last week we saw some lovely pics of the Museum of Childhood in Internet and my kids were asking to go. So today was the day. We set off early as I wanted to be back for my kids evening Madrassa. We took the underground and all four of us went to discover this new, refurbished Museum.
It is one of the newly refurbished attraction in London. We already visited the newly restored London Transport Museum, and today was our chance to see the freshly made Museum of Childhood.
We arrived 10 minutes before they opened and queued up outside. Yes, we actually queued up! At 10am they opened the gates and already school buses were awaiting at the main entrance.
The kids were impatient but i have to stop them to wait for a dear sister.
So we waited for about 30 minutes outside. then decided to wait at the entrance but unfortunately no sign of the sister. So we decided to proceed with our visit. Mash'Allah.
There were lots of different toys, some bring memories of my childhood, some other bring horror in my face as I think about the purpose of Barbie and Ken and other toys such guns and military machine.
The best been the old toys such as dolls house, the smurfs, Teddy bears, Punch and Judy, the old spade and bucket, Lego blocks and Meccano of course and many more.
Kids had a great time. We miss the sister. We pray she is fine and well. Amin.
We even spend sometime in the Quite Room, feeding the baby and praying, hamdulillah.
We went back home with gifts for our friends and family and pics.
So here for you, our pics of the day!
Thursday, 27 March 2008
so how exactly do you go from totally unschooling to Calvert school? Good question!
We started with Calvet just few days ago, so far so good. I am a bit worry that we may slip into the old habit of unschooling! Unschooling my children has been, helpful because after I had my 3rd child I did not have much time to sit and do thing and I felt very guilty, so i approached this method using it daily and really creating an environment for my kids where unschooling was THE METHOD!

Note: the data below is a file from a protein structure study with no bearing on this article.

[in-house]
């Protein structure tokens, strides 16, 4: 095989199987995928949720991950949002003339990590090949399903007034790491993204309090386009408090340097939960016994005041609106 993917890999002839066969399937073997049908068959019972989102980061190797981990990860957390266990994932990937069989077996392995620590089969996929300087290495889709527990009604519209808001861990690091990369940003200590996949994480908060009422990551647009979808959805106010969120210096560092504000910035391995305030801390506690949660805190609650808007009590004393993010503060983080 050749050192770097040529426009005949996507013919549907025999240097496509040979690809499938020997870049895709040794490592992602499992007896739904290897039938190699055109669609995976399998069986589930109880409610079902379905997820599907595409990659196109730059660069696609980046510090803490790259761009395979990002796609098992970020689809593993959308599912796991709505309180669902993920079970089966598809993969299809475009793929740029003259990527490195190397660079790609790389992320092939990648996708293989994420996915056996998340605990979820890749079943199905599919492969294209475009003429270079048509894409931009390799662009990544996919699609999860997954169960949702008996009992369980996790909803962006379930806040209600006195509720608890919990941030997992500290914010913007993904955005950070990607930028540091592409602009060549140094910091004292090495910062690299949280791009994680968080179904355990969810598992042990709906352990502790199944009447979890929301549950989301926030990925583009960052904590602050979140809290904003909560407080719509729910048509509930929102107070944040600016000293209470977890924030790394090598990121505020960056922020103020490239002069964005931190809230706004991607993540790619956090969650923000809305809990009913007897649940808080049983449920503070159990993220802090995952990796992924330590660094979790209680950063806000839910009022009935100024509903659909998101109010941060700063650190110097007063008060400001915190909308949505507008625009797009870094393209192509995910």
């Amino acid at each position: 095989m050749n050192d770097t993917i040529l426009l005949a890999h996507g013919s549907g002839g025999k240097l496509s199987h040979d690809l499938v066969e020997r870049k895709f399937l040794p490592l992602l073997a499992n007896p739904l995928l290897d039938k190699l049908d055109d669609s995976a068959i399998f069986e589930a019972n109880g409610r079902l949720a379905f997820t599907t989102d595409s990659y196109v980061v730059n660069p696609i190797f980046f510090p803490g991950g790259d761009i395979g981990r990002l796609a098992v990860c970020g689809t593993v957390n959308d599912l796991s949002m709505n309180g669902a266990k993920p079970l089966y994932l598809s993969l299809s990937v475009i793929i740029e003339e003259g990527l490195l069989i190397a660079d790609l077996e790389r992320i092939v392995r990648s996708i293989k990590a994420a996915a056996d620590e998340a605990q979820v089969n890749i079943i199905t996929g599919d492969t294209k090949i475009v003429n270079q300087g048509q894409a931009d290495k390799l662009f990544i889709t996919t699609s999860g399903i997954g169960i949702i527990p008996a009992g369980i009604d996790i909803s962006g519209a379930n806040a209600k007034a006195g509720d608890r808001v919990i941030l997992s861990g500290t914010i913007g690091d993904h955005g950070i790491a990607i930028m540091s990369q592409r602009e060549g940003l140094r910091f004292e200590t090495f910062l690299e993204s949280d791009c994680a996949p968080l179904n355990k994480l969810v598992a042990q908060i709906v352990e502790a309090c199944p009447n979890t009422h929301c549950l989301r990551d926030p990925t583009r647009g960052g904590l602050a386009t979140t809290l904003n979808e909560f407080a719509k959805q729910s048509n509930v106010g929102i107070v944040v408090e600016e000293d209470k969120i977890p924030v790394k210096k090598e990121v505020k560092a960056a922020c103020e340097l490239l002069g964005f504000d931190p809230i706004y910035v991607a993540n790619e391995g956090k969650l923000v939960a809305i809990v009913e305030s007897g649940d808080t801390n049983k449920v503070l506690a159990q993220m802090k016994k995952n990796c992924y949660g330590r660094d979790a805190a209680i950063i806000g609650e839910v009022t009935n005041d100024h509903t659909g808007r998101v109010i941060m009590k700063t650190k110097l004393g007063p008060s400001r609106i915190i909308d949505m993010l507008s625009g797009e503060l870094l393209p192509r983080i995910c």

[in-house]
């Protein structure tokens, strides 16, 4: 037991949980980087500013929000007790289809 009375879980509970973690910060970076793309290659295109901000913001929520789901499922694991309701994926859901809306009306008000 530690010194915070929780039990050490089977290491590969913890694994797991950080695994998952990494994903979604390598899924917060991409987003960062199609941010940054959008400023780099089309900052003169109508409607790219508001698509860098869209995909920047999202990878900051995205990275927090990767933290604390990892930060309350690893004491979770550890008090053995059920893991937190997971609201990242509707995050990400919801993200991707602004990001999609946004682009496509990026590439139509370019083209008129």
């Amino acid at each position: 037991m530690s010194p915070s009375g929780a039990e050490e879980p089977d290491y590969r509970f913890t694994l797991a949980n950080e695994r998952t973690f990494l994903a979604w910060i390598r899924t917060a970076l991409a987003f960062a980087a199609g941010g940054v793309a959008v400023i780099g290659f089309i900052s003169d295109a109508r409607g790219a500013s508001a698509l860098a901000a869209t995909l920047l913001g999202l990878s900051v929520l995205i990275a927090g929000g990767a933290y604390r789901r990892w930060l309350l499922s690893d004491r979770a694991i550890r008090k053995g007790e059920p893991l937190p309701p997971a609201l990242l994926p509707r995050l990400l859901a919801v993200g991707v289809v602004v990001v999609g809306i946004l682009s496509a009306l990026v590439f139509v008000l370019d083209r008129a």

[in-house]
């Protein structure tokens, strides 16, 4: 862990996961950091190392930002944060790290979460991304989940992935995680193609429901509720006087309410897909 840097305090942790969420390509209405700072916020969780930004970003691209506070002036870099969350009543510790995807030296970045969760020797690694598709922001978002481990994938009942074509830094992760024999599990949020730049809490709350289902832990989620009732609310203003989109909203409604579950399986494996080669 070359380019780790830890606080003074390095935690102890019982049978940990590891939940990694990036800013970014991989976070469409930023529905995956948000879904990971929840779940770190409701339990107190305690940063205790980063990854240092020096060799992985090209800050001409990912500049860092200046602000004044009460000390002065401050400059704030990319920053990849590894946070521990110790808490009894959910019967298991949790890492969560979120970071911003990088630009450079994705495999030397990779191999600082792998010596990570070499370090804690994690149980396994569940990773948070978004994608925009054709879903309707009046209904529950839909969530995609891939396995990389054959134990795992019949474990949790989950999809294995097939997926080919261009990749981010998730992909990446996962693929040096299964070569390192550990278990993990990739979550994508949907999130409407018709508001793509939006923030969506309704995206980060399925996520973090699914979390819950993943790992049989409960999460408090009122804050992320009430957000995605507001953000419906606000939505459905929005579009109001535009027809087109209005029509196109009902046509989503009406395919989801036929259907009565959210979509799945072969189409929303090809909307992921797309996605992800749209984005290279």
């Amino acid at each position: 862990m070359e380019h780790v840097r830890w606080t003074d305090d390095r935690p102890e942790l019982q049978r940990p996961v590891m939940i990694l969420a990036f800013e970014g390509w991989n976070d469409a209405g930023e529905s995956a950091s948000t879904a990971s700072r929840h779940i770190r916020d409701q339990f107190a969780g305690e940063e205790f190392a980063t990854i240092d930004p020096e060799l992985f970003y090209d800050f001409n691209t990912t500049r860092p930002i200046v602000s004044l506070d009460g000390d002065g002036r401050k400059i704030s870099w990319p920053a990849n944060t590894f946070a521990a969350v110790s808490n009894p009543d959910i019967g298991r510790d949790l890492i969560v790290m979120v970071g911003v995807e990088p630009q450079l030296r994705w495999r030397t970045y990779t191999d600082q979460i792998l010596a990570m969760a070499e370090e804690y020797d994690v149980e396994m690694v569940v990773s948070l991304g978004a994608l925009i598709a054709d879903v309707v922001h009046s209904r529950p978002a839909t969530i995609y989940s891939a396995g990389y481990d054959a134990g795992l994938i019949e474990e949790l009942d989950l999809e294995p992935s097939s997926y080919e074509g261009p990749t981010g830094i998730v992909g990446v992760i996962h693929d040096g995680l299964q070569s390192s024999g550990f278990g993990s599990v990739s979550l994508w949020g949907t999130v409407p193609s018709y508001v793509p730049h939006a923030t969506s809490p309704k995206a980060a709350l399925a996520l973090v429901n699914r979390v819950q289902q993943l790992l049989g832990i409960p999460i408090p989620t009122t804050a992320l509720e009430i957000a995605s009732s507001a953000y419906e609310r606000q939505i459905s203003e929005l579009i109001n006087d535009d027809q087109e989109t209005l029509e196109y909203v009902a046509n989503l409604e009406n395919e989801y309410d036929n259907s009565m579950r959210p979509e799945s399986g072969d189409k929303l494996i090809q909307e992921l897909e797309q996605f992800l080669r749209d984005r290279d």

Now that we opted for Calvert, I feel that i have to put down some rules and need my children to sit and do their work just like in secular school.
I like them to sit and read, write and learning with me, I also like the idea of unschooling them because i can see how effective it has been. On the way, while using unschooling my kids have learnt how to look after a baby, and all that includes (changing nappies, feeding, washing, changing clothing etc), cleaning the house, the importance of hygiene, cooking and the danger and hazards in the kitchen, how to make shopping using real money and calculating the change, how to write a shopping list, how to read road signs, recipes, how to answer at the door and at the phone (although I won't allow them yet) and lots of other useful life things.
Secular teaching will bring back memories of our old days, the very first few months we started officially to homeschool, the tears, the good, the bad, and why not the ugly!
But hamdulillah, I believe that my decision was at the right time, as I can see already few minor changes in my kids. Both are slowly adjusting to the new routine, they wake up a bit earlier, and because they understood that our schedule is tight they get less into fighting. So that's the other side of the coin, as they say.
In the months to come, many things will change insh'Allah good changes.
In the meantime our timings and activities needs to be modify. We will have to control, when we are going out and what sports we can afford to do. With Calvert the programme is very intense and the child is required to read and write everyday. Also Math play a very big role in our daily lessons.
So there you have it, unschooling to Calvert is like going from 0 to 10 without counting the numbers in the middle.
Tuesday, 25 March 2008
so in the end we opted for Calvert school.
I registered my older one who is 7 1/2 now.
We received all the resources, books,manuals, lessons plan even pencil and paper just last week. When we opened the box we couldn't believe it! The resources are just great. I have my own personal Teacher Manual and all I have to do is to follow day-by-day and just explain to the child the lesson we do each day.
We also have a schedule laid down for us by Calvert which i like to follow. It goes like this: